May 2008

English translation by Sonia Soto.

This is a weird book. It pretends to be an old Greek manuscript written in the Ancient times. At the same time, we are introduced to the fictional translator who is apparently translating a modern version of the original Greek. This fictional translator also seems to be able to work without dictionaries or colleagues to seek advice from. *

The detective story is set into Ancient Athens during the time when Plato was teaching in his Academy. A young man, who was one of the students at the Academy, is found dead. It looks like he had been killed by wolfs who had eaten his heart. Heracles Pontor, the Decipherer of Enigmas, sees the body and apparently sees something strange in it. However, the readers aren’t told what that is until much later.

The young man, Tramachus, had been the only male in his immediate family and so his mother and sister have been left in a difficult position. Tramachus’ mother had been Heracles’ sweetheart in their youths but their families had arranged different marriages for them. So, the meeting between Heracles and Tramachus’ mother, Itys, is awkward.

Tramachus’ teacher at the Academy, Diagoras, asks Heracles to look into the youth’s death. Heracles is at first reluctant because he solves only written riddles. However, he agrees to look into the death but on his own terms. Diagoras wants to help Heracles and the Decipherer agrees.

They go together from person to person and place to place, and find out increasingly disturbing things about Tramachus who is supposed to have been a virtuous young man. It turns out that he has been seen a hetaera, a prostitute, and has been involved with an old sculptor who is known to be a hedonist and an unvirtuous person.

Then another young man dies. Euneos, who was Tramachus’ friend and also a well-liked and virtuous student at the Academy, seems to have drunk too much wine, put on a woman’s clothes and then stabbed himself repeatedly. However, Hercules notices almost immediately that the stab wounds on the body and in the cloths don’t match. He and Diagoras continue their investigation with renewed vigor.

Hercules is the main point-of-view character but the writing is omniscient rather than limited to the POV of the characters. However, that is probably because of the eidetic messages in the book. The pace seems quite slow at times but the mystery and the story lines are engaging the whole time. However, the eidetic images do distract from the story – just as they are supposed to do.

The second story line in the book is that of the fictional translator whose story is seen in the translator’s notes. He’s never named and the languages used aren’t named either except for the original language which is Greek. During the first chapter he notes that the book has eidetic images and symbols. He seems to be translating an earlier translation of the original text. He has never seen the original text. The earlier translator, Montalo, is a respected translator but seems to not have noticed the eidetic images even though he is reputed to be an expert in the field of eidetic texts. This book’s translator comments on the images he finds and tells about the conversations he has with other people about the translation. Then one night he is convinced that someone has broken into his house and changed the text. Yet, he continues the translation. He even starts to see himself in the text.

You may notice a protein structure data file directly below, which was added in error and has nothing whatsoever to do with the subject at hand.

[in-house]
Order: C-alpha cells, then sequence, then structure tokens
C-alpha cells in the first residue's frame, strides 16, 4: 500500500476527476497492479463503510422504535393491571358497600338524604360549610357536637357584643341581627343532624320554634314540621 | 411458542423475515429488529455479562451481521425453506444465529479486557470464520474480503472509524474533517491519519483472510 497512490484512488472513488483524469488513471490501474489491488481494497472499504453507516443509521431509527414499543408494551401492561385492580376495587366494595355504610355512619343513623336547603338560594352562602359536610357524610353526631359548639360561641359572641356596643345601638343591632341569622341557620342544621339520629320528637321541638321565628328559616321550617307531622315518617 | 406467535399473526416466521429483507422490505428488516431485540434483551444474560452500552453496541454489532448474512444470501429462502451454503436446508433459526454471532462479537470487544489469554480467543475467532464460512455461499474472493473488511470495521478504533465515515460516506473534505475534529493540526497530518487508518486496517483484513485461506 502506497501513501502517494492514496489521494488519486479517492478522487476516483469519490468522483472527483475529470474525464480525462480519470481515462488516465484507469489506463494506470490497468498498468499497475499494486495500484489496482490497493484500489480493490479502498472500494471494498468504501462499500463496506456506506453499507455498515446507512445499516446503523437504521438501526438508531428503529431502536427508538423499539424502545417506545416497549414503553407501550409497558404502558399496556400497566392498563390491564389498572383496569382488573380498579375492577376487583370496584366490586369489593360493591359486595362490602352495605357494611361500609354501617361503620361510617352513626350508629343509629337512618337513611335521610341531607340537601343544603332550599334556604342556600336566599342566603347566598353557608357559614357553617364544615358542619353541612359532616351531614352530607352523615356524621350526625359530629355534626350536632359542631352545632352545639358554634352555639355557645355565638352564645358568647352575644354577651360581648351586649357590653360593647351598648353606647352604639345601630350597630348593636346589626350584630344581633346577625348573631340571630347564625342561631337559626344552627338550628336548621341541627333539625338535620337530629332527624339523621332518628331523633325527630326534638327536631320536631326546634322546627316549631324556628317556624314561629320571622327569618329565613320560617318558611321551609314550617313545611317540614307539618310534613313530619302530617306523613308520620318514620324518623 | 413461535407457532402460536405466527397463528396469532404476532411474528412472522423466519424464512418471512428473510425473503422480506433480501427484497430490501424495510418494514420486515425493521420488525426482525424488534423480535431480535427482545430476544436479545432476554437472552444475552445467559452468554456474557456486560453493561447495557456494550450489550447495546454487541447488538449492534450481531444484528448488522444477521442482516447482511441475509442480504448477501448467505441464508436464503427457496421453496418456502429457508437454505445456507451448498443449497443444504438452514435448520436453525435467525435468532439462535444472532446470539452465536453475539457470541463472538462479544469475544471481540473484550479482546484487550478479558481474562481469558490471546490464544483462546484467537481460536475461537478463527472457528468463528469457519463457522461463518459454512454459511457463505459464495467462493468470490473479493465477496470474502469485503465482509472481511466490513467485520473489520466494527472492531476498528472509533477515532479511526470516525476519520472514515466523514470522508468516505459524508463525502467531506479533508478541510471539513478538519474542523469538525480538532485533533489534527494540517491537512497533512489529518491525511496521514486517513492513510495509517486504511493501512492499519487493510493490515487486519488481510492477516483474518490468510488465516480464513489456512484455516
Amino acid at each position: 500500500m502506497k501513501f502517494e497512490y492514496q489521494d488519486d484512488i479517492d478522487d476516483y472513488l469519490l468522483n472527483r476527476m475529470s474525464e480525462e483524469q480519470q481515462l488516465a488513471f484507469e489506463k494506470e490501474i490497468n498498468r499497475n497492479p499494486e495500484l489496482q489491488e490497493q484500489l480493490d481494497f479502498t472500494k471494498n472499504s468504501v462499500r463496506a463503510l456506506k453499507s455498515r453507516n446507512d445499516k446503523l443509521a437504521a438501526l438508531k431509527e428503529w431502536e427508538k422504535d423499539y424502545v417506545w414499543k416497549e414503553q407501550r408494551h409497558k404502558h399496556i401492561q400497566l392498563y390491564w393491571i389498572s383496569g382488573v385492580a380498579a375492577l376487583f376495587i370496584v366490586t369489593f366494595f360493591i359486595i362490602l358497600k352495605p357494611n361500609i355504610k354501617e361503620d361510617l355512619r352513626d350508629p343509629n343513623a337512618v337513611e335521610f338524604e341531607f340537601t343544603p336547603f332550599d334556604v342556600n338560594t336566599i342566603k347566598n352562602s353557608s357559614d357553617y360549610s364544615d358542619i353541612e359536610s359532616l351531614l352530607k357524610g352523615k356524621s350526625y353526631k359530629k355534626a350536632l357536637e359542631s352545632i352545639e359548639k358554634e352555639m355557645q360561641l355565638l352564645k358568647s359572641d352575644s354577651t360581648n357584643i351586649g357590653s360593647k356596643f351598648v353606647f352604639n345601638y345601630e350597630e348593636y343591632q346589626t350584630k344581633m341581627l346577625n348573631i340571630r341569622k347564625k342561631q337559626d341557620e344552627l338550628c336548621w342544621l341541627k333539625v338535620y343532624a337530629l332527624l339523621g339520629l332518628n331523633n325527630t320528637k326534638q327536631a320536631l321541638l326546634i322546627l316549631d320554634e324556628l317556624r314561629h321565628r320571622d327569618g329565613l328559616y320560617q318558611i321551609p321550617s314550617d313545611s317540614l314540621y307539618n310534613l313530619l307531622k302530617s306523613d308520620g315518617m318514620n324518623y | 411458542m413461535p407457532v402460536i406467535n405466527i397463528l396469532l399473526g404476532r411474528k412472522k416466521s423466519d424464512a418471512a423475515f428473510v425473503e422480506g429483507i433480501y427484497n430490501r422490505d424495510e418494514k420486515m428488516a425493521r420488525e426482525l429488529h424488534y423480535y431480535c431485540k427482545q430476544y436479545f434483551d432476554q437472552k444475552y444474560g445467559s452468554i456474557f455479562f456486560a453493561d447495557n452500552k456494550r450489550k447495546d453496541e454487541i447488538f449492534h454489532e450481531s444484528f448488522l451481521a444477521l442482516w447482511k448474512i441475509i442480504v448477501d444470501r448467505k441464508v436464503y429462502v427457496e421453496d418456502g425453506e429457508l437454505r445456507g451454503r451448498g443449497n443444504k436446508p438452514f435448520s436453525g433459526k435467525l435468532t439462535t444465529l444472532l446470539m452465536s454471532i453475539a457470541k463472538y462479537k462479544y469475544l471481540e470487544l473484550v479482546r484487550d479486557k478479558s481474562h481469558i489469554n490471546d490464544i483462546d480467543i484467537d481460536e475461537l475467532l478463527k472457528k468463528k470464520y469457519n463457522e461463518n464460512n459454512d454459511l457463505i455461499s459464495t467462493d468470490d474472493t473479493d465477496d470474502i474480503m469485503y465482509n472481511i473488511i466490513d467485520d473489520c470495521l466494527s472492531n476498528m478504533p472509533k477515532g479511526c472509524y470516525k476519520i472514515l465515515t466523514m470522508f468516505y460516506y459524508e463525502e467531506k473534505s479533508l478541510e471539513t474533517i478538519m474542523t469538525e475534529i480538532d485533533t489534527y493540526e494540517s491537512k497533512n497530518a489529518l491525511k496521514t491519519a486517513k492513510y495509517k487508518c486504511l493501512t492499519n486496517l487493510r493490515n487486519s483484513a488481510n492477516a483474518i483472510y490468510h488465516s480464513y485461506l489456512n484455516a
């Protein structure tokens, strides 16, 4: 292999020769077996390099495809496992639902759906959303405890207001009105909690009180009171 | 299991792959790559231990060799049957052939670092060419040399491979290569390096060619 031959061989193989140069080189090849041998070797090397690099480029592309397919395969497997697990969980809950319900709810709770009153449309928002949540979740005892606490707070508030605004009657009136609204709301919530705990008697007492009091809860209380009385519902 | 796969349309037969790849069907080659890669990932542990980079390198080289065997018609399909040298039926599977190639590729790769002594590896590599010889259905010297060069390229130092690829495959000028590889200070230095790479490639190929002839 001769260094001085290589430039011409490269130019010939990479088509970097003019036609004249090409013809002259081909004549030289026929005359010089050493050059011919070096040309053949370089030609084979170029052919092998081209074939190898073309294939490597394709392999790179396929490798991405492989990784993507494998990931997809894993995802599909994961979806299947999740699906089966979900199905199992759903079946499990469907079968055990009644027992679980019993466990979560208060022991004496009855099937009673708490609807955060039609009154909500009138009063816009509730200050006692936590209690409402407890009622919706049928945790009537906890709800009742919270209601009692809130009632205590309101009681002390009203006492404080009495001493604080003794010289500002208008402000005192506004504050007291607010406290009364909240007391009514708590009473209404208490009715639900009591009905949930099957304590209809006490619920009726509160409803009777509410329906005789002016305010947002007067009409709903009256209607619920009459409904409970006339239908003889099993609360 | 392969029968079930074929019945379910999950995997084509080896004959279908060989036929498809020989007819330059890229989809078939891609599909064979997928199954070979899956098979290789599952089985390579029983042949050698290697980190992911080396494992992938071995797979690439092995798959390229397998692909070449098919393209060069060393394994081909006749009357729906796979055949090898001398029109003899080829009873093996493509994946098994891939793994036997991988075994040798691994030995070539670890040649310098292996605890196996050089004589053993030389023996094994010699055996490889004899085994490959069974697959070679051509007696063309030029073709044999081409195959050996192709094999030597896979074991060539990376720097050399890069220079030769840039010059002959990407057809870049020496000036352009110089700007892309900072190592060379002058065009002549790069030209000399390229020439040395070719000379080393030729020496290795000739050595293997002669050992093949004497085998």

The eidetic images are a big part of the book especially in the end so anyone expecting a normal mystery story is probably going to be disappointed. Otherwise, it’s an excellent book.

*Just to be perfectly clear: the way that the fictional translator works in completely fictional: I don’t know any translator who would have started to translate a book without first reading it. Yet, this translator seems to be surprised by the events in the book and clearly has never read the end of the book. Now, a translator could work like that but I’m fairly certain that tactic would actually result in a lot of wasted effort. It’s really good to know what is and is not relevant. Not to mention that the translator would likely have to have read the book to know what to charge and how much time it would take.

Also, no translator’s notes could ever be like the ones in this book. No publisher would agree to leave in a lowly translator’s opinions of the philosophies in the book or the writing style; those are for the readers to figure out themselves. Details about the translator’s conversations (even if they are about the book s/he’s working on) or love life would certainly never be put into translator’s notes! And the traumatic events that the translator goes through later in the book would have been put into a separate book or more likely a newspaper article and not in the translated book.

Also, he doesn’t seem to have a publisher. When he starts to suspect that the text has been changed, he should have contacted the publisher. Or maybe this is his master’s degree translation or something. But even so, if the validity of the original text is in doubt that should be figured out first before continuing the translation! If you want to know how it ends, just read the rest. Then again, I suspect that the fictional translator doesn’t work in out world but in a parallel or alternate universe.

Booking Through Thursday

What is reading, anyway? Novels, comics, graphic novels, manga, e-books, audiobooks — which of these is reading these days? Are they all reading? Only some of them? What are your personal qualifications for something to be “reading” — why? If something isn’t reading, why not? Does it matter? Does it impact your desire to sample a source if you find out a premise you liked the sound of is in a format you don’t consider to be reading? Share your personal definition of reading, and how you came to have that stance.

(Two weeks late for Reading is Fundamental week, but, well…)